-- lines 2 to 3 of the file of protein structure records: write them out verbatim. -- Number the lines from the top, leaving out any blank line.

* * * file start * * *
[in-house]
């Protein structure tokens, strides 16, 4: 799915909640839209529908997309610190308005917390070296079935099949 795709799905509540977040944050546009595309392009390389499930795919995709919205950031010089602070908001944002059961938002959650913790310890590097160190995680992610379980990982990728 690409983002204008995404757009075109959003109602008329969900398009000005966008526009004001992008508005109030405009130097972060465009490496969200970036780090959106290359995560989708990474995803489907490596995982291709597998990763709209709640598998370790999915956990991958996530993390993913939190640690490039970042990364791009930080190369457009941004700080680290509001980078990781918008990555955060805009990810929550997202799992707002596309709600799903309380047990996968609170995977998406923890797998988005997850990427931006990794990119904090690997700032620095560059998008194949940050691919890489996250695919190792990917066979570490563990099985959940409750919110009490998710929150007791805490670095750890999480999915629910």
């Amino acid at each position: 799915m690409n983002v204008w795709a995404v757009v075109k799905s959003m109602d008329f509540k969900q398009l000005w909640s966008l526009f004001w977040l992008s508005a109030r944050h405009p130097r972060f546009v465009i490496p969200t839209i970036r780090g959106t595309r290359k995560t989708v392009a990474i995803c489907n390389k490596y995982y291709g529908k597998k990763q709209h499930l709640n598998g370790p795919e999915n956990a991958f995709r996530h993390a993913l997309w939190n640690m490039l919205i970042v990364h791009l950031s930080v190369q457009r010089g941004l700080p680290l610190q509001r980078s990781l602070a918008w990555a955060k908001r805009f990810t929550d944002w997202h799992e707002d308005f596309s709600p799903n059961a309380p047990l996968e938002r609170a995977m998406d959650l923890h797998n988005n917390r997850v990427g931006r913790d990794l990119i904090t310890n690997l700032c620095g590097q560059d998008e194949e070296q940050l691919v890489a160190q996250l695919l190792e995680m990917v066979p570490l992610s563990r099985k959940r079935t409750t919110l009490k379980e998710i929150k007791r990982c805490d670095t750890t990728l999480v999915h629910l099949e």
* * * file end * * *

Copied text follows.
């Protein structure tokens, strides 16, 4: 799915909640839209529908997309610190308005917390070296079935099949 795709799905509540977040944050546009595309392009390389499930795919995709919205950031010089602070908001944002059961938002959650913790310890590097160190995680992610379980990982990728 690409983002204008995404757009075109959003109602008329969900398009000005966008526009004001992008508005109030405009130097972060465009490496969200970036780090959106290359995560989708990474995803489907490596995982291709597998990763709209709640598998370790999915956990991958996530993390993913939190640690490039970042990364791009930080190369457009941004700080680290509001980078990781918008990555955060805009990810929550997202799992707002596309709600799903309380047990996968609170995977998406923890797998988005997850990427931006990794990119904090690997700032620095560059998008194949940050691919890489996250695919190792990917066979570490563990099985959940409750919110009490998710929150007791805490670095750890999480999915629910």
């Amino acid at each position: 799915m690409n983002v204008w795709a995404v757009v075109k799905s959003m109602d008329f509540k969900q398009l000005w909640s966008l526009f004001w977040l992008s508005a109030r944050h405009p130097r972060f546009v465009i490496p969200t839209i970036r780090g959106t595309r290359k995560t989708v392009a990474i995803c489907n390389k490596y995982y291709g529908k597998k990763q709209h499930l709640n598998g370790p795919e999915n956990a991958f995709r996530h993390a993913l997309w939190n640690m490039l919205i970042v990364h791009l950031s930080v190369q457009r010089g941004l700080p680290l610190q509001r980078s990781l602070a918008w990555a955060k908001r805009f990810t929550d944002w997202h799992e707002d308005f596309s709600p799903n059961a309380p047990l996968e938002r609170a995977m998406d959650l923890h797998n988005n917390r997850v990427g931006r913790d990794l990119i904090t310890n690997l700032c620095g590097q560059d998008e194949e070296q940050l691919v890489a160190q996250l695919l190792e995680m990917v066979p570490l992610s563990r099985k959940r079935t409750t919110l009490k379980e998710i929150k007791r990982c805490d670095t750890t990728l999480v999915h629910l099949e």